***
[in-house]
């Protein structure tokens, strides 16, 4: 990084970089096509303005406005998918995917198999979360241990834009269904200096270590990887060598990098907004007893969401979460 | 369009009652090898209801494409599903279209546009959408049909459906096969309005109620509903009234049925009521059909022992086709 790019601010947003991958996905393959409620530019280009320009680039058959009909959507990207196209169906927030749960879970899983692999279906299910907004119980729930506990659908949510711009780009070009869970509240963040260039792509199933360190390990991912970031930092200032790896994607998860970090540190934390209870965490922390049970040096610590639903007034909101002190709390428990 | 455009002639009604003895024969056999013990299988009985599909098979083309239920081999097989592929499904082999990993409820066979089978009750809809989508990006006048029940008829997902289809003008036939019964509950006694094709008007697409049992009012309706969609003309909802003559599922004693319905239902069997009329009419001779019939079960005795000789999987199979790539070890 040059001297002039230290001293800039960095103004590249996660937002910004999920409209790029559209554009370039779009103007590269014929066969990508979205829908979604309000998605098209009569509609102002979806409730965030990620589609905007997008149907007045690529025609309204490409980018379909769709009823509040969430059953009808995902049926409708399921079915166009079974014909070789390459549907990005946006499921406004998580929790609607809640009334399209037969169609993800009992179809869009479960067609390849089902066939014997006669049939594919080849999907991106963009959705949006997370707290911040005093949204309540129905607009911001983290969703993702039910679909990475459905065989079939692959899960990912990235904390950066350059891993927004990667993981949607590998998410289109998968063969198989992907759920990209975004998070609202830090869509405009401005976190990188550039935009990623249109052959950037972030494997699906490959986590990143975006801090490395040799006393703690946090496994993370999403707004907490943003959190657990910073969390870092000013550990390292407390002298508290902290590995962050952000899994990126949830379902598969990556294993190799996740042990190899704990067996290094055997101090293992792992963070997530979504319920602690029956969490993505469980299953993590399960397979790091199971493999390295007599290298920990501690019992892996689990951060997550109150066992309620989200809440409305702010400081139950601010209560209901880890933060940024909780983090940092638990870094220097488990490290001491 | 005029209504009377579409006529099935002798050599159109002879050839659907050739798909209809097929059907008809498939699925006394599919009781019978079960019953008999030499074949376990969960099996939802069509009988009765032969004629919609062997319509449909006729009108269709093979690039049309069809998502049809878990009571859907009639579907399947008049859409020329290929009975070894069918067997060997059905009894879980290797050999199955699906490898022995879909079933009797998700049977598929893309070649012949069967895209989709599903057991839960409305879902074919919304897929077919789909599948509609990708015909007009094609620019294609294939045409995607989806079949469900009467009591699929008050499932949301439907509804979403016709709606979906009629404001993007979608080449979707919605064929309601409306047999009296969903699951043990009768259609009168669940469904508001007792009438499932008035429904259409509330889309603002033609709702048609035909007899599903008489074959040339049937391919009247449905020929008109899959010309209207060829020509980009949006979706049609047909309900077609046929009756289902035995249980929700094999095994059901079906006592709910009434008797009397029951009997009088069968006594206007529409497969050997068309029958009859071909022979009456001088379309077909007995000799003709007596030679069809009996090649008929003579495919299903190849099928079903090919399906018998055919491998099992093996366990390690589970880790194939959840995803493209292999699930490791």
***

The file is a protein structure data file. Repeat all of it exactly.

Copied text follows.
[in-house]
């Protein structure tokens, strides 16, 4: 990084970089096509303005406005998918995917198999979360241990834009269904200096270590990887060598990098907004007893969401979460 | 369009009652090898209801494409599903279209546009959408049909459906096969309005109620509903009234049925009521059909022992086709 790019601010947003991958996905393959409620530019280009320009680039058959009909959507990207196209169906927030749960879970899983692999279906299910907004119980729930506990659908949510711009780009070009869970509240963040260039792509199933360190390990991912970031930092200032790896994607998860970090540190934390209870965490922390049970040096610590639903007034909101002190709390428990 | 455009002639009604003895024969056999013990299988009985599909098979083309239920081999097989592929499904082999990993409820066979089978009750809809989508990006006048029940008829997902289809003008036939019964509950006694094709008007697409049992009012309706969609003309909802003559599922004693319905239902069997009329009419001779019939079960005795000789999987199979790539070890 040059001297002039230290001293800039960095103004590249996660937002910004999920409209790029559209554009370039779009103007590269014929066969990508979205829908979604309000998605098209009569509609102002979806409730965030990620589609905007997008149907007045690529025609309204490409980018379909769709009823509040969430059953009808995902049926409708399921079915166009079974014909070789390459549907990005946006499921406004998580929790609607809640009334399209037969169609993800009992179809869009479960067609390849089902066939014997006669049939594919080849999907991106963009959705949006997370707290911040005093949204309540129905607009911001983290969703993702039910679909990475459905065989079939692959899960990912990235904390950066350059891993927004990667993981949607590998998410289109998968063969198989992907759920990209975004998070609202830090869509405009401005976190990188550039935009990623249109052959950037972030494997699906490959986590990143975006801090490395040799006393703690946090496994993370999403707004907490943003959190657990910073969390870092000013550990390292407390002298508290902290590995962050952000899994990126949830379902598969990556294993190799996740042990190899704990067996290094055997101090293992792992963070997530979504319920602690029956969490993505469980299953993590399960397979790091199971493999390295007599290298920990501690019992892996689990951060997550109150066992309620989200809440409305702010400081139950601010209560209901880890933060940024909780983090940092638990870094220097488990490290001491 | 005029209504009377579409006529099935002798050599159109002879050839659907050739798909209809097929059907008809498939699925006394599919009781019978079960019953008999030499074949376990969960099996939802069509009988009765032969004629919609062997319509449909006729009108269709093979690039049309069809998502049809878990009571859907009639579907399947008049859409020329290929009975070894069918067997060997059905009894879980290797050999199955699906490898022995879909079933009797998700049977598929893309070649012949069967895209989709599903057991839960409305879902074919919304897929077919789909599948509609990708015909007009094609620019294609294939045409995607989806079949469900009467009591699929008050499932949301439907509804979403016709709606979906009629404001993007979608080449979707919605064929309601409306047999009296969903699951043990009768259609009168669940469904508001007792009438499932008035429904259409509330889309603002033609709702048609035909007899599903008489074959040339049937391919009247449905020929008109899959010309209207060829020509980009949006979706049609047909309900077609046929009756289902035995249980929700094999095994059901079906006592709910009434008797009397029951009997009088069968006594206007529409497969050997068309029958009859071909022979009456001088379309077909007995000799003709007596030679069809009996090649008929003579495919299903190849099928079903090919399906018998055919491998099992093996366990390690589970880790194939959840995803493209292999699930490791």